images (1)I don’t think it’s an issue of a lack of realism.  (Although everyone does want a flower shop, a bookstore, and a Trader Joe’s!)  Rather, I think that cities often focus their resources on the wrong things.  I had a city ask me once, “What do you think the magic sidewalk width is?”  And I said, “There isn’t one.”  You could have a great new sidewalk with all the bells and whistles, but it can still be a desolate wasteland if businesses don’t have products, tables, decorations, and other items there to attract customers…a place where there are people.  So a city might be much better off providing technical assistance to retailers on merchandising, window displays, and lighting so they can create a more engaging experience for passersby.  Cities have a tendency to want to focus only on the physical elements of their story (street lights, sidewalk widths, streetscape), than they do connecting people, fostering relationships, and providing technical assistance to underperforming retailers and their landlords, who often have no idea how to tenant to build long-term value!

Is land use too complicated in Oregon?


How do you evaluate whether your work with a city has been successful?

One of the areas I focus on relentlessly is relationships, because revitalization comes from people, first and foremost.  A place is a reflection of the people who are in it, it is a window into their stories.  So, the more people we have engaged in the process of learning about and improving a downtown, and the more we can interconnect them, the better the results. When I am finished with a revitalization project in a city, I want to see improved communication, a shared understanding and vocabulary about how to spur renewal, and a wide variety of stakeholders rallied around common goals, particularly property owners, who control infrastructure.   When we’ve got people dialed in, then magic happens.  After that, I want to see on-the-ground changes.  Depending upon where the city is developmentally, that might mean having stores create a compelling streetfront presence, or stakeholders creating a downtown organization, or the completion of redevelopment or new construction projects, or attracting new tenants that are active, or the development of matching grant programs.  It all depends upon where the district began initially.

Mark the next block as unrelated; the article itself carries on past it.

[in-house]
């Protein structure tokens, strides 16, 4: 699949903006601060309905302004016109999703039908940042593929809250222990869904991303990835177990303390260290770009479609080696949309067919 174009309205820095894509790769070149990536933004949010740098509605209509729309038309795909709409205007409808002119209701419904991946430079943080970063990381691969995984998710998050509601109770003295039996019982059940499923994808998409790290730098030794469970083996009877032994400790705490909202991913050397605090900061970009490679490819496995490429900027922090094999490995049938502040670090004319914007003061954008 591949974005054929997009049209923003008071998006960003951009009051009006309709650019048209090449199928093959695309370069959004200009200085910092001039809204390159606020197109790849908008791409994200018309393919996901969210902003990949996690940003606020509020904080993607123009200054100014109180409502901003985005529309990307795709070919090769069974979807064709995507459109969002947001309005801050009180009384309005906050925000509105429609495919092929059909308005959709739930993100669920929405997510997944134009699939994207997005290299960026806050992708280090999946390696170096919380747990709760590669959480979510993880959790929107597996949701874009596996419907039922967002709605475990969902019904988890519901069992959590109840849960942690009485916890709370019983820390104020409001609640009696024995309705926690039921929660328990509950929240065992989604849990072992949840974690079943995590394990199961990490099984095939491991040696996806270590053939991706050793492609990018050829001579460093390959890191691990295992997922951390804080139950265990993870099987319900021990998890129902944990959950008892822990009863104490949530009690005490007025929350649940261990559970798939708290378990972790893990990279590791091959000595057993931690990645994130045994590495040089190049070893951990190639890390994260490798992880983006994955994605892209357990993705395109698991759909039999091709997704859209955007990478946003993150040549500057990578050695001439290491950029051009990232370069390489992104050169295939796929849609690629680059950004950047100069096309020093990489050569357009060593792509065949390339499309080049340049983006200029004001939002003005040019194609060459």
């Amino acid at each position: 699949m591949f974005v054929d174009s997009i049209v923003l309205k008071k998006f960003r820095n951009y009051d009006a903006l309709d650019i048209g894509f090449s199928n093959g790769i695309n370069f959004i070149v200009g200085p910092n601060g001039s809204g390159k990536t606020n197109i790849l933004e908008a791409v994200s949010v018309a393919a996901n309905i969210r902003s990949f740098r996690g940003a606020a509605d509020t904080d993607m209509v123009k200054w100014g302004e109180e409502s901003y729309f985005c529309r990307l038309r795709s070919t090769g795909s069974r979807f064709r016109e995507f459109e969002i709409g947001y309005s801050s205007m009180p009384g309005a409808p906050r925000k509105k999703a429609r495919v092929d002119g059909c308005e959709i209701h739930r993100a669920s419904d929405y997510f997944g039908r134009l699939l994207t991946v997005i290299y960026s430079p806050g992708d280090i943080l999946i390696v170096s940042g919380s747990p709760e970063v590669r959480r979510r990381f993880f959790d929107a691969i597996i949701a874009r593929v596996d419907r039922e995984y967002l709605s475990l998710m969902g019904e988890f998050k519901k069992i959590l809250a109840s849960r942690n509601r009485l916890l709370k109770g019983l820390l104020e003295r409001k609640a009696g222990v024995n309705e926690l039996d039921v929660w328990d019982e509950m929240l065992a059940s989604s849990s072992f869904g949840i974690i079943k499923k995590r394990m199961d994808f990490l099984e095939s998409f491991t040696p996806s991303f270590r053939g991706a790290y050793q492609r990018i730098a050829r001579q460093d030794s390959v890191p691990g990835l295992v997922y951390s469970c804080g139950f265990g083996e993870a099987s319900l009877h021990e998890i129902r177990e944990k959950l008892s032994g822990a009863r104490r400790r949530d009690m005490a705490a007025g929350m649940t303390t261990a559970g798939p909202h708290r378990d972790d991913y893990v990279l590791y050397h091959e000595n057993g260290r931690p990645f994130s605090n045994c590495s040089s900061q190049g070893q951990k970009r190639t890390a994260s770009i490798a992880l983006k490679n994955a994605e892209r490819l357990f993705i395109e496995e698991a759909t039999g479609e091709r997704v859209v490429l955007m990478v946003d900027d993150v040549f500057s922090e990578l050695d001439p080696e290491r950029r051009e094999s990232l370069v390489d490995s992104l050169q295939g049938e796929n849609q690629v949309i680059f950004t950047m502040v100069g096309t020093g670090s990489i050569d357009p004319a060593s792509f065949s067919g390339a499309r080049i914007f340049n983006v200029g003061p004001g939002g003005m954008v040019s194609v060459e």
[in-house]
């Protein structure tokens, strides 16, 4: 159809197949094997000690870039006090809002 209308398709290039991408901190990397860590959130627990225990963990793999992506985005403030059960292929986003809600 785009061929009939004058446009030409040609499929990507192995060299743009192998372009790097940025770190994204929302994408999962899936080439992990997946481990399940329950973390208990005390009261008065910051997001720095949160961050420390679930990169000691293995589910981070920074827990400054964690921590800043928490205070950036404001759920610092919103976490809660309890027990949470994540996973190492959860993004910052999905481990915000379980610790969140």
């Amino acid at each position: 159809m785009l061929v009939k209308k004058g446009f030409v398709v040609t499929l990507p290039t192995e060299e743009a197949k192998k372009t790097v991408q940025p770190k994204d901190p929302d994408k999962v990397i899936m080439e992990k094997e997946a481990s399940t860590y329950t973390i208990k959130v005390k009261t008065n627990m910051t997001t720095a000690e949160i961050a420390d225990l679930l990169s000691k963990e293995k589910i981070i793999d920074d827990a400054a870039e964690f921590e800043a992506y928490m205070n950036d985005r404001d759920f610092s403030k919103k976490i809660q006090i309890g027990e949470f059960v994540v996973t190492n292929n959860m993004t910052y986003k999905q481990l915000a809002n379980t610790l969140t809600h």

Give us a few book recommendations.

I am going to talk about two books I still reference all the time:

  • Why We Buy by Paco Underhill.  A classic and so full of information!
  • And, Donald Shoup’s the High Cost of Free Parking, which is one of the best books I have ever read.  Truly, it is not just filled with statistics; it is very well written, accessible, funny (yes funny) and incredibly informative.  (I had the pleasure of meeting him this year, great guy!)

Name your favorite downtowns outside of Oregon.download

I have a soft spot for big freaking International cities, particular ones where I have lived:  Buenos Aires, London, and Taipei.  I love the life, the people…there is so much to do, and see, and experience in these cities.

Related Links

Overheard at Tigard’s downtown revitalization workshop

Small projects could lead to bigger things for downtown

Downtown Matters: Lessons From Hillsboro | 1000 Friends of Oregon